Kafka and more

After a good breakfast - WiseMan enjoyed an English breakfast (who wants beans for breakfast?) and they even had soy milk for my cereal - we jumped on the next tram to pass our way. We had to change trains in order to get up to the Jewish part of Prague. It was cold, but the sun was shining as we walked aimlessly through the streets. The houses are often very ornamental and there are lots of nice little cafe and bakeries and stores. What a shame we had such a good breakfast, or we could have eaten in Madonna's favorite bakery (or so the sign said).

Madonna's exclusive kosher food supplier
We turned a few corners and finally landed at the Karl's Bridge, one of *the* tourist traps in Prague. The bridge was filled with artists selling stuff and beggars begging (until police strong-armed them away) and throngs of tourists pushing through. There seemed to have been a sale on trips to Prague in China, there are literally hoards of them pushing through the streets.
The three gentlemen from the police kindly request that the beggar quit begging.
We lingered on the bridge, I rubbed the saint for luck, and we headed off looking for the Kafka museum. Just follow the Chinese tourists.... They congregated outside taking pictures of the sculpture of two men having a pissing contest standing in a puddle rather shaped like the Czech Republic, but luckily there was no time for them to go into the museum. It was all in Czech and German, anyway.
Sculpture by David Cerny in front of the Kafka Museum, with Chinese tourists in the background.

It is an excellent exhibition - if you can read one of the two languages. You learn so much about Franz Kafka's life and writings. There are many excerpts from his letters and books, and after having wandered through the part of town he lived in just that morning, it was all so vivid. He really was a master of words, torn apart in the schizophrenia of a day job as an insurance company lawyer and his night-time passion as a writer. He died in 1924, mercifully missing the pogroms that killed so many of his relatives and friends. We definitely want to read some more Kafka when we get home!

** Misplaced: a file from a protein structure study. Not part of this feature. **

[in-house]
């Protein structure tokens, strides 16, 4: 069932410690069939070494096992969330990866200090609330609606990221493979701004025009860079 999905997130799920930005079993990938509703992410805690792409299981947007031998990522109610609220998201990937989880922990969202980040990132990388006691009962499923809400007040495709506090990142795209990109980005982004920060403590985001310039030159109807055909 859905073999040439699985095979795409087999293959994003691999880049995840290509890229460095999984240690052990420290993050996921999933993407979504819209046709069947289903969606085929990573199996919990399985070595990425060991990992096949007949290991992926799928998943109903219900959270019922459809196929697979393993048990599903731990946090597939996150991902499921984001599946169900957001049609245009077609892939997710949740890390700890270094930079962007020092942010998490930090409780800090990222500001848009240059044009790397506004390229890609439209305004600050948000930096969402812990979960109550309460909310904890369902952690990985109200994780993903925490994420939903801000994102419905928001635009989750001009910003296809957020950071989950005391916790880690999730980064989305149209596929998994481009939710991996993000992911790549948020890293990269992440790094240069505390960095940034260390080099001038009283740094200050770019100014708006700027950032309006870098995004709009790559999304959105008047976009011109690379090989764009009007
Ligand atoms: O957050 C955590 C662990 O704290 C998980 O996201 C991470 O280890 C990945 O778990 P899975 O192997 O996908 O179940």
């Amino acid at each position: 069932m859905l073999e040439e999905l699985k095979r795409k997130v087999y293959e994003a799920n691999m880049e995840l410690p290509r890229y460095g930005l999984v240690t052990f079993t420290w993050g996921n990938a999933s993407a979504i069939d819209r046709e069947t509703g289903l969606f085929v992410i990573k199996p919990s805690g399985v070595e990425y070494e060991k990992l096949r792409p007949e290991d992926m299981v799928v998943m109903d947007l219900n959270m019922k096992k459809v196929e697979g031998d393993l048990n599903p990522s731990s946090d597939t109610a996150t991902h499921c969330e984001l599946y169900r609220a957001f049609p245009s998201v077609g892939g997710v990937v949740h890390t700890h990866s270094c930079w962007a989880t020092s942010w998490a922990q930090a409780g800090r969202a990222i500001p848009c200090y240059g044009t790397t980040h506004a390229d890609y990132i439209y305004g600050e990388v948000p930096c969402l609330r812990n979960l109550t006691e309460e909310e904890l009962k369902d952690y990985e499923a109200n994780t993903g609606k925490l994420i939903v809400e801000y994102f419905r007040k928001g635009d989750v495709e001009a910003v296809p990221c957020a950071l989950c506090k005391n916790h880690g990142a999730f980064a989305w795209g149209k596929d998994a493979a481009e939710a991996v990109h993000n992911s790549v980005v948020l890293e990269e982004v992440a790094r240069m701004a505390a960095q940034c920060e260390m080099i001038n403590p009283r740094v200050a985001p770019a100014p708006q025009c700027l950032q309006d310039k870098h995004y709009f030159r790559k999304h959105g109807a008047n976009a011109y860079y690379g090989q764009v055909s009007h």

After the museum we were hungry. I had read about a Czech restaurant on the water down the smallest street in Prague. It is so small, people can only walk in one direction, so you have to wait for the light before descending. We had a perfect seat right on the water with a little bit of shade. The boats passed right by us and we each had a nice - but different - view. I had the roast beef with dumplings, have to have some local food!

When the bill came, though, it was a hand-written deal although the menu said only to pay for what the official cash register strip says. But we just shrugged and paid. Then I recalculated - the bill was 100 crowns too much. Oh well, that's just 4 €, although we didn't get our change back, either, just 1€. As we were leaving, the waiter is all agitated, he forgot the second beer, could we pay another 50 crowns? I ask to see the bill again, and now we re-calculate exactly. And indeed - they added in 100 crowns tip. Nice. Okay, I said, give me back the 25 you still owe me, and I'll give you another 25. They didn't like that, but reluctantly agreed. Then they tried to pass a 50 crown bill on as change. No deal, they passed out brochures at the train station that these are no longer valid! What a shame, it was such a lovely lunch!

So, cafe with free Internet is closing - off to bed!

P.S. I found a link after getting home that explains that the peeing statues are actually writing letters with their water - you can send an SMS message to a telephone number and they will "pee" it for you. 

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